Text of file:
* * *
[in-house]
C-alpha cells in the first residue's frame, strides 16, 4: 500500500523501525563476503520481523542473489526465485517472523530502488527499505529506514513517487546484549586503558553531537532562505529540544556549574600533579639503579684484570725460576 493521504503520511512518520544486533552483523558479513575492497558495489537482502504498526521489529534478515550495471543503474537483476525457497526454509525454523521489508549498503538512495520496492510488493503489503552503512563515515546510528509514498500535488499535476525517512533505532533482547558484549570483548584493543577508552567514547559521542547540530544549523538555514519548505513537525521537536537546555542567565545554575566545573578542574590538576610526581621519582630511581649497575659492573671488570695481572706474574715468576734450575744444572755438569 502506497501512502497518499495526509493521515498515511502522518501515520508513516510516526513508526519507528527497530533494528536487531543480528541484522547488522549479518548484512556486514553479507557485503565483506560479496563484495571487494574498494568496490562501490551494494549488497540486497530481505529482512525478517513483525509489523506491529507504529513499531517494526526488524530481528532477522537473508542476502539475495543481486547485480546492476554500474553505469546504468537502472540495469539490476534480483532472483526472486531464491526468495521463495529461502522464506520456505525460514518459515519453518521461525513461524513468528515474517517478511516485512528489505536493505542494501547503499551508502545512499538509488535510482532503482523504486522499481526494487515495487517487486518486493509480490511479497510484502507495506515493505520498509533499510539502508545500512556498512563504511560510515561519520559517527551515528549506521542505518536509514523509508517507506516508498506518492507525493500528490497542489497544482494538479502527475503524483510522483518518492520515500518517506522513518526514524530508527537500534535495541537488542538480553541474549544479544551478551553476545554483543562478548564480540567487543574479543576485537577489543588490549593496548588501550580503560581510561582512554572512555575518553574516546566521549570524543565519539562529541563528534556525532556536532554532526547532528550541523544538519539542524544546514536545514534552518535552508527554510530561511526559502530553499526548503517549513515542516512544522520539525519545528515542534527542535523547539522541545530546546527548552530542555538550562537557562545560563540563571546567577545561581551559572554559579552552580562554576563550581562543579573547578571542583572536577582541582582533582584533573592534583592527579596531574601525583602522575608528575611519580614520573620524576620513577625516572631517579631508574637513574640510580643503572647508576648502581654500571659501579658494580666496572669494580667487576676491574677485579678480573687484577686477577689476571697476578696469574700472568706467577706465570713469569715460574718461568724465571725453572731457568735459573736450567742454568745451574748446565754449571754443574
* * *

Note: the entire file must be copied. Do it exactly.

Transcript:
[in-house]
C-alpha cells in the first residue's frame, strides 16, 4: 500500500523501525563476503520481523542473489526465485517472523530502488527499505529506514513517487546484549586503558553531537532562505529540544556549574600533579639503579684484570725460576 493521504503520511512518520544486533552483523558479513575492497558495489537482502504498526521489529534478515550495471543503474537483476525457497526454509525454523521489508549498503538512495520496492510488493503489503552503512563515515546510528509514498500535488499535476525517512533505532533482547558484549570483548584493543577508552567514547559521542547540530544549523538555514519548505513537525521537536537546555542567565545554575566545573578542574590538576610526581621519582630511581649497575659492573671488570695481572706474574715468576734450575744444572755438569 502506497501512502497518499495526509493521515498515511502522518501515520508513516510516526513508526519507528527497530533494528536487531543480528541484522547488522549479518548484512556486514553479507557485503565483506560479496563484495571487494574498494568496490562501490551494494549488497540486497530481505529482512525478517513483525509489523506491529507504529513499531517494526526488524530481528532477522537473508542476502539475495543481486547485480546492476554500474553505469546504468537502472540495469539490476534480483532472483526472486531464491526468495521463495529461502522464506520456505525460514518459515519453518521461525513461524513468528515474517517478511516485512528489505536493505542494501547503499551508502545512499538509488535510482532503482523504486522499481526494487515495487517487486518486493509480490511479497510484502507495506515493505520498509533499510539502508545500512556498512563504511560510515561519520559517527551515528549506521542505518536509514523509508517507506516508498506518492507525493500528490497542489497544482494538479502527475503524483510522483518518492520515500518517506522513518526514524530508527537500534535495541537488542538480553541474549544479544551478551553476545554483543562478548564480540567487543574479543576485537577489543588490549593496548588501550580503560581510561582512554572512555575518553574516546566521549570524543565519539562529541563528534556525532556536532554532526547532528550541523544538519539542524544546514536545514534552518535552508527554510530561511526559502530553499526548503517549513515542516512544522520539525519545528515542534527542535523547539522541545530546546527548552530542555538550562537557562545560563540563571546567577545561581551559572554559579552552580562554576563550581562543579573547578571542583572536577582541582582533582584533573592534583592527579596531574601525583602522575608528575611519580614520573620524576620513577625516572631517579631508574637513574640510580643503572647508576648502581654500571659501579658494580666496572669494580667487576676491574677485579678480573687484577686477577689476571697476578696469574700472568706467577706465570713469569715460574718461568724465571725453572731457568735459573736450567742454568745451574748446565754449571754443574